tirado/thrown


Are you HILOBROW?

hilobrow screenshot

A number of weeks ago, a blip on the feed reader caught our attention at tirado/thrown: blog posts authored by Josh Glenn and Matthew Battles, a couple of fellow Bostonians from the JP barrio whose acquaintance we made while shilling ads for Glenn’s amazing periodical Hermenaut in the late 90s-early 00s.  A little more digging outside the confines of the feed reader’s data stream revealed the existence of a new entity on the blogging landscape: HILOBROW. 

From the looks of a number of the posts, hilobrow promises to be an exciting exploration of modes of (dis)engagement with cultural phenomena which advance a particular disposition. Its editors argue against the snobbishness attitude of the highbrow, the well-intentioned dishonesty of the lowbrow, and the middlebrow’s toxic sarcasm. Instead, hilobrow seeks to approach matters through a camp sensibility, which the editors identify as

…a manifestation of engaged irony. (When the cast of John Waters’s 1998 movie Pecker toast the “death of irony,” they’re toasting the death of middlebrow sarcastic hipsterism.) The engaged ironist is a hilobrow.

This, of course, continues Glenn’s long-standing interest in cultivating philosophic attitudes towards the phantasmic saturation of late capitalist existence. In the late 90s, Glenn devoted a double-issue of Hermenaut (#11/12) to the theme of “Camp”, which lays out the terrain he’s treading. The introductory essay and excerpts from that issue still live at the Hermenaut website (under “Print”).  

We here at tirado/thrown couldn’t be more excited for hilobrow‘s debut!



Thomas Frank returns with The Wrecking Crew

I turned on the radio last night midway through “Fresh Air” to hear someone talking about the manner in which conservative governance that has typified government in America for the last 40 years by intentionally and industriously destroying government from within. Instantly I thought to myself, “Somebody read Tom Frank’s article in Harpers from 2003. Good catch.”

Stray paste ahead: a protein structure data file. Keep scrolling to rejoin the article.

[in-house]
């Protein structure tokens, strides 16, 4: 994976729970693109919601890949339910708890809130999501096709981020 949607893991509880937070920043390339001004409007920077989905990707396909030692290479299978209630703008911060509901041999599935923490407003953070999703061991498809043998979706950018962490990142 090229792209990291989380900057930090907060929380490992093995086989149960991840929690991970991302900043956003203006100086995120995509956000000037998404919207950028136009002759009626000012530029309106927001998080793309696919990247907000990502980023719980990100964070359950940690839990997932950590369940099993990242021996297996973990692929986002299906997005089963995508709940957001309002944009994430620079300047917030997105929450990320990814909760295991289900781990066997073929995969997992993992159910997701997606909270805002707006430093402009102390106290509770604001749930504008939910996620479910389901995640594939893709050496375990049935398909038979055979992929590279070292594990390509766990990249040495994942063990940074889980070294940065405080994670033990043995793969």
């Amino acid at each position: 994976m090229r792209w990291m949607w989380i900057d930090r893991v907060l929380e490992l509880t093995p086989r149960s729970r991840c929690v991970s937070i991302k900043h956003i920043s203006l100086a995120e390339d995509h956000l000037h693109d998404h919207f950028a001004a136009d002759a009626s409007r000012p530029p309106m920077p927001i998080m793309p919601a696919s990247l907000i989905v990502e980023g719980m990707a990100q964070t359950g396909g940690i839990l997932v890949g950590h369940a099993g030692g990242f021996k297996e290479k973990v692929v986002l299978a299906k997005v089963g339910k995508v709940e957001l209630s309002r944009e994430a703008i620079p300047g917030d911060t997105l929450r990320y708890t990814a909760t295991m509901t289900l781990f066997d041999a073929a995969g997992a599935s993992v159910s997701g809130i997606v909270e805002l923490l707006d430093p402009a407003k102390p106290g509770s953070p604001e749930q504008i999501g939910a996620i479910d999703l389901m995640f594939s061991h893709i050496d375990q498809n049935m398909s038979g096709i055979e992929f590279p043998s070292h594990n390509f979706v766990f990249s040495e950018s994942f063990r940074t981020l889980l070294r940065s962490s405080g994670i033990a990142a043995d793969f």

When Terry Gross’s fill-in host Dave Davies announced Tom as his guest, I immediately became sad that nobody else had caught on to what’s a pretty apparent point about recent American governance, really an extravagant form of contra-governance, if you will. Yet I was thrilled. I knew that Frank was working on the follow-up to his extremely well-received What’s the Matter with Kansas?, but I didn’t know what exactly he was working on.

I’m happy to announce that Mr. Frank stuck with that important point about conservative governance from his 2003 article and dug deeper to produce his fourth and latest authored work, The Wrecking Crew: How Conservatives Rule. If his interview and audiobook excerpts are any indicators, they bring the allusive and caustic style he cultivated with his journal The Baffler to bear on what is a systematic corrosion of governance in the United States. Frank suggests that this mode of governance is supported by a laissez-faire ideology linking an amorphous ‘market’ as the key operator of the public good and a favoritist modus operandi establishing a private industrial apparatus lingering alongside government to serve public functions. Such an arrangement builds a ‘revolving door’ between the public and private sectors, effectively blurring the lines between the two, and supplants a competent and committed civil service. Instead of delivering on a promise of a more efficient and cost-effective delivery of government service, Frank notes that this system of outsourced governance has made the work of acheiving the public interest increasingly expensive, arcane, feverishly corrupt, and largely devoid of public accountability. This isn’t to exclude the possibility that the justice and fairness of such arrangements are highly questionable in the first place.

(Full Disclosure: I have worked as The Baffler’s ad sales person from Issue 14 to present. It was a natural extension from my work selling ads for multilple publications, including Hermenaut, Loud Paper and n+1.)

Tom Frank will be visiting the Boston area on October 1at the end of a two-month book tour for an appearance at the Harvard Bookstore.